National framework and marine protection
a year ago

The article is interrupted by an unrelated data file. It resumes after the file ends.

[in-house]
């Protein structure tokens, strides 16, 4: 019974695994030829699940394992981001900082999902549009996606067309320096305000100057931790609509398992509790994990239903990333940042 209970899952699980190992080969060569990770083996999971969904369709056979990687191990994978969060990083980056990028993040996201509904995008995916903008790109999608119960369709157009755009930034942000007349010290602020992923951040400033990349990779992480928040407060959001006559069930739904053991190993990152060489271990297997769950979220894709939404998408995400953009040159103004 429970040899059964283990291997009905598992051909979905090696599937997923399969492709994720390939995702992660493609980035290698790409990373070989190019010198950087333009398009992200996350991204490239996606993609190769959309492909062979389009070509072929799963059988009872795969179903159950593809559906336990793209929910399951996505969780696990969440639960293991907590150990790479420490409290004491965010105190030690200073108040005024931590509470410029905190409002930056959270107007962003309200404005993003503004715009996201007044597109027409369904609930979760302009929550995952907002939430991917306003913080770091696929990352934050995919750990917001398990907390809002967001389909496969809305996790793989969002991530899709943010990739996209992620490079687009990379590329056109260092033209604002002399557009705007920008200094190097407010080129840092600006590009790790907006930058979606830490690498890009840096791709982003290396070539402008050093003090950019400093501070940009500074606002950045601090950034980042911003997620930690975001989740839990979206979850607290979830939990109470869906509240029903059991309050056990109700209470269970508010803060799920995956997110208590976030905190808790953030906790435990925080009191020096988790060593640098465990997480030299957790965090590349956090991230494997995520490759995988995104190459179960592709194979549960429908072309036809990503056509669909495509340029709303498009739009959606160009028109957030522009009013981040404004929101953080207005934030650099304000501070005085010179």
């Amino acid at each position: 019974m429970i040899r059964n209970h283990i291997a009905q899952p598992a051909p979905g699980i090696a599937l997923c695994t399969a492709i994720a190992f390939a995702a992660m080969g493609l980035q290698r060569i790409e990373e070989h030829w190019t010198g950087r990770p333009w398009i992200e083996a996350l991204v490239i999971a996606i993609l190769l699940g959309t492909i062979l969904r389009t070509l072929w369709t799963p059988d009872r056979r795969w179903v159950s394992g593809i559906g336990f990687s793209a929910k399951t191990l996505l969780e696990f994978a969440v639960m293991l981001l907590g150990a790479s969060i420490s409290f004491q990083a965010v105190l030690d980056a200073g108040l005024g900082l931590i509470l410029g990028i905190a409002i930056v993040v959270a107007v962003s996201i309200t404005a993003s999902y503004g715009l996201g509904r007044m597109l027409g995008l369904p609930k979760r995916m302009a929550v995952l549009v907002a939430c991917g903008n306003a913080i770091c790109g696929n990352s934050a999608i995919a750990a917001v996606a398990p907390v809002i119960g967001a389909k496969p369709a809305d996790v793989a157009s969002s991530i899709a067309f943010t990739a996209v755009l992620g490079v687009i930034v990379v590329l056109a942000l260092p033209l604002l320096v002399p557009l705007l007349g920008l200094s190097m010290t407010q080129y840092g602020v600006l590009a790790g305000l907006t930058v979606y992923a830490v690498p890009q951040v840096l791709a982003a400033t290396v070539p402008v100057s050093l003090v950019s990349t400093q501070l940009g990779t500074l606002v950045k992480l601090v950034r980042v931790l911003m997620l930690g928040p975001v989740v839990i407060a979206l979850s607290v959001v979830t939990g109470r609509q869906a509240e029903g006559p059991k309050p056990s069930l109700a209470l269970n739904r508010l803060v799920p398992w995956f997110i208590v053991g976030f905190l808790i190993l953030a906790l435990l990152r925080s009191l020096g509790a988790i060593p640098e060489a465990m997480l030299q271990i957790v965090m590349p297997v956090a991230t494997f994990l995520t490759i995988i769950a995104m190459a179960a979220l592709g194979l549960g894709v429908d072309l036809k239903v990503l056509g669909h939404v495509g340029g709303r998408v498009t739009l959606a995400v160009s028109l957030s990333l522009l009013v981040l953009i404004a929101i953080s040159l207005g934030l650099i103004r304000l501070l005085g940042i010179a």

BY Dulki Seethawaka The marine ecosystems of Sri Lanka are renowned for their diverse aquatic species and their habitats of coral reefs, seagrass meadows in the vast Indian Ocean. These ecosystems provide a primary source of income for the marine communities who depend on fishing, and protect the island from the irreversible impacts of climate change such as tidal waves and storm surges. Furthermore, they are significant to the tourism industry in providing various recreational activities for the tourists. Despite many efforts by the state and private entities to safeguard the marine ecosystems, they are still facing a number of challenges due to various anthropocentric activities. Therefore, it is necessary to focus on some of the main issues found in the maritime zones of Sri Lanka and discuss how Sri Lankan legislative and administrative authorities can help to address them. Illegal fishing Fishing communities in Sri Lanka play an important role in supplying fish for consumption within the country as well as to address the demands of the international market. However, there are many loopholes in the legislative regime in this sector which have been neglected for years. The continuous practising of illegal fishing methods is one such major concern. Section 27 of the Fisheries and Aquatic Resources Act No. 2 of 1996, strictly prohibits using or attempting to use any poisonous, explosive, or stupefying substance or any other harmful substance for the purpose of poisoning, killing, stunning, or disabling any aquatic resources – including fish. However, blast fishing, which is a form of causing a blast in the water using an explosive such as dynamite, is still carried out in some coastal and maritime zones in Sri Lanka, and even reported to be increasing despite the prohibitions. This method of fishing not only kills non-target species of fish but also causes severe damages to the marine ecosystems. The five prohibited methods of fishing in the Indian Ocean as per the 1996 Act and subsequent amendments and regulations ban the use of push nets, harpooning, and moxi, trammel, gill, or monofilament nets. However, these are still practiced within the fishing communities all over the country. It is also observed that the use of trawl nets which was banned in Sri Lanka in 2017 due to the destruction they caused in all marine life, still operates in the northern coastal zones. Purse seining is also carried out even though it was banned in 2010. In this method, a “Laila net” combined with either explosives or lights, is used to encircle a large group of fish. When entire groups of fish are caught, it affects the ecological balance in marine environments. Therefore, it is evident that even though there are rules and regulations that prohibit destructive methods of fishing, they are not properly enforced. Most of the abovementioned forbidden fishing methods ultimately result in overfishing, which can harm marine biodiversity in many ways. For instance, overfishing can remove either one or a group of marine species which can impact several trophic levels. It can also result in the by-catch and mortality of non-target species. When the herbivorous species are so reduced, there is a possibility of algal dominance which can also cause significant damages to the marine ecosystems. Adding more to the issues concerning illegal fishing practices and overfishing, is the conflicts among the Sri Lankan and Indian fishermen in the maritime zones of Sri Lanka which have been a constant debate among the two countries. The Sri Lankan fishermen argue that the Indian fishermen are practicing unsustainable methods of fishing in Sri Lankan waters which are causing irreversible damages to the marine ecosystems. The territorial seas are not divided by a straight line and it is therefore challenging to decide whether the Indian fishermen deliberately invade our waters or do so by mistake. However, the responsibility to not damage marine ecosystems is an undeniable duty of any party. Marine pollution Being an island situated in a busy international shipping route, there are thousands of ships and boats which roam in the territorial waters of Sri Lanka. Therefore, there is the obvious threat of marine pollution by the oils and other pollutants that are released to the sea. The marine environment is primarily protected by the Marine Pollution Prevention Act No. 35 of 2008, which gives comprehensive directions on preventing, reducing, controlling, and managing marine pollution in the maritime and coastal zones of Sri Lanka. Section 26 of the Act charges a criminal liability for discharging or the escaping of oil, harmful substances, or pollutants into the territorial waters of Sri Lanka. Civil liability for the same actions is provided in Section 34 of the 2008 Act. As per Section 41(2), any person who has caused marine or environmental pollution, failed to report such pollution, and failed to fulfil the necessary actions specified in the Act in the event of such marine pollution, are liable to a fine not exceeding Rs. 3 million. The Act also establishes the Marine Environment Protection Authority (MEPA) who are bestowed with many authoritative functions to prevent, control, and reduce marine and coastal pollution. However, it is debatable as to what extent these regulations have succeeded in preventing or controlling marine pollution. Yet another method of marine pollution is when the coastline and inland communities add plastic and garbage to the coastline and freshwater resources, and they get carried away to the marine waters. Such debris can be extremely harmful for marine ecosystems and creatures including fish, turtles, seals, and marine birds. Also, the plastic which is dumped into the ocean disrupts the microscopic marine algae called phytoplankton from removing carbon dioxide (CO2) in the atmosphere. Therefore, polluting the marine ecosystems not only deteriorates the existing marine ecosystems, but also exacerbates climate change. Invasive organisms Ships which have travelled many international waters, might carry invasive organisms which can be destructive for the Sri Lankan marine ecosystems. This is recognised as a threat to marine ecosystems all over the world. Usually, these organisms can be introduced to foreign ecosystems through natural phenomena such as being carried through ocean currents or winds or being attached to a whale or a log. Clear Seas Centre, an independent research centre on responsible marine shipping based in Canada, identified that the development in commercial marine shipping can be considered as the largest source of new and significant aquatic species invasion methods worldwide. An organism can move from one marine ecosystem to another through commercial marine shipping in two methods, namely ballast water (water drawn and stored in specialised tanks) and biofouling (live organisms such as algae and microbes attach themselves to the hull). If such an organism is introduced to a marine ecosystem where their natural predators are not present, then these organisms can thrive and start harming the new environment in many ways. Therefore, there is a growing threat which needs immediate attention from the administrative authorities, to protect the marine ecosystems in Sri Lanka. Way forward The necessity of addressing these situations not only requires proper regulations, but also adequate policies, action plans, and strategies. As it was observed, there are necessary legal provisions that are implemented to regulate illegal fishing activities. However, banned fishing practices are still carried out within many fishing communities. One major reason for this is the lack of proper monitoring systems and official authorities to enforce laws. It is necessary to appoint sufficient officials who can regularly patrol areas identified with most such occurrences of such illegal practices. These officials can represent the departments directly involved in marine environmental conservation such as the MEPA and the Coast Conservation and Coastal Resource Management Department and other related divisional and local authorities. It is necessary to ensure that they can discharge their duties, avoiding any personal conflicts and benefits. Furthermore, they must be able to engage in their duties without any political influence, and it is necessary to protect them from politicians who might threaten and inflict force to get their requests performed, which is a very common occurrence in Sri Lanka. The officers must be given the opportunity to report any incidents that are likely to interfere with their constitutional and legislative duties and they must be given due protection. The need for reforming the existing laws should also be considered. If citizens are practising any activities that are prohibited by the law, then they must be liable for rigorous punishments such as higher compensation and sentences of longer imprisonment. Accordingly, contemporary laws which are practiced in Sri Lanka must be duly amended without further delay. There is an essential requirement of revising all the fines and penalties specified for the offenders in the applicable regulatory provisions. It is also important to impose provisions that would help the offenders to uplift their socio-economic conditions. For instance, they must be encouraged to willingly discontinue the current livelihoods and practices which harm the marine environment, and be provided with opportunities to engage in alternative business practices, to educate, train, and improve their capacity, and to obtain social security protection with special attention to gender equality. One such alternative employment opportunity is introducing replanting schemes such as restoring corals and planting mangrove forests which can not only help the communities but also regenerate the deteriorating ecosystems in the country. There are several such community-based and community-involved replanting projects initiated by state and private organisations. However, environmental restoration projects must not be limited to a certain area, but involve communities of different localities and even districts. For instance, the Great Green Wall project in Africa, which is an initiative to restore 8,000 km across 11 countries to prevent the expanding of the Sahara Desert, has created 10 million jobs in rural areas. Such large-scale projects can help any person irrespective of their gender, religion, and social status to earn a livelihood by engaging in a better cause for the future. It must also be ensured that such efforts by a certain sector would not be destroyed by the neglectful activities of another sector, which can only be fulfilled by implementing rigorous regulations. Another recommendation is creating awareness on the protection of marine ecosystems within all involved stakeholders such as coastline and inland communities, state actors, civil society organisations, etc. It was evident that on many occasions, people do not acknowledge the value of ecosystems and only contemplate the short-term economic profits and their convenience. Therefore, communities can be educated through local, municipal, and urban-level programmes on how to protect the environment and discontinue practices which cause environmental implications. Government officials who are involved in field activities and directly associated with the protection of the marine environment can be educated through national campaigns, seminars, and conferences on the necessity of safeguarding the ecosystems, disregarding their personal benefits. It is also important to promote awareness within the high state officials, particularly state ministers, secretaries, etc., on the long-term effects of environmental degradation and the necessity of protecting the marine environment of Sri Lanka. Improving communication and co-operation among the state and private sectors to execute, improvise, and implement conservation and restoration plans and procedures, is also necessary. The private sector must not only be able to initiate new plans to protect the marine environment but also criticise any governmental actions that would harm marine ecosystems. At the same time, the government sector must be able to regulate the private organisations and ensure that they do not misuse their funds and do not engage in any hidden agendas. It is also necessary to build collaborations with international organisations in addressing concerns which are new to Sri Lanka, such as the introduction of invasive organisms through commercial shipping. Building regional collaborations is also essential in order to address fishing conflicts. It is necessary that the governments declare illegal fishing practices which are common in the region, and thereby, enter into mutual agreements to prevent such practices without engaging in blame games. Most importantly, the state and private sectors must encourage researchers, scientists, and academics to conduct exhaustive research to identify the risks and potentially vulnerable areas in marine ecosystems. This will be helpful in recognising the illegal practises which harm the environment in specific areas, identifying invasive organisms and the resilience levels of marine ecosystems, community needs of those areas, and thereby finding applicable solutions. This intellectual analysis and statistics would be supportive in drafting the amendments and new regulations. Thereby, the above discussed recommendations can be incorporated in regulations, policies, action plans, and strategies to protect and improve the marine ecosystems which are affected by harmful human activities. It is important to recognise the essentiality of preserving the marine ecosystems in Sri Lanka which are significant for the economy as well as to protect the nation from natural disasters and climate change induced other outcomes. (The writer is an Attorney-At-Law and environmental researcher) The views and opinions expressed in this column are those of the author, and do not necessarily reflect those of this publication.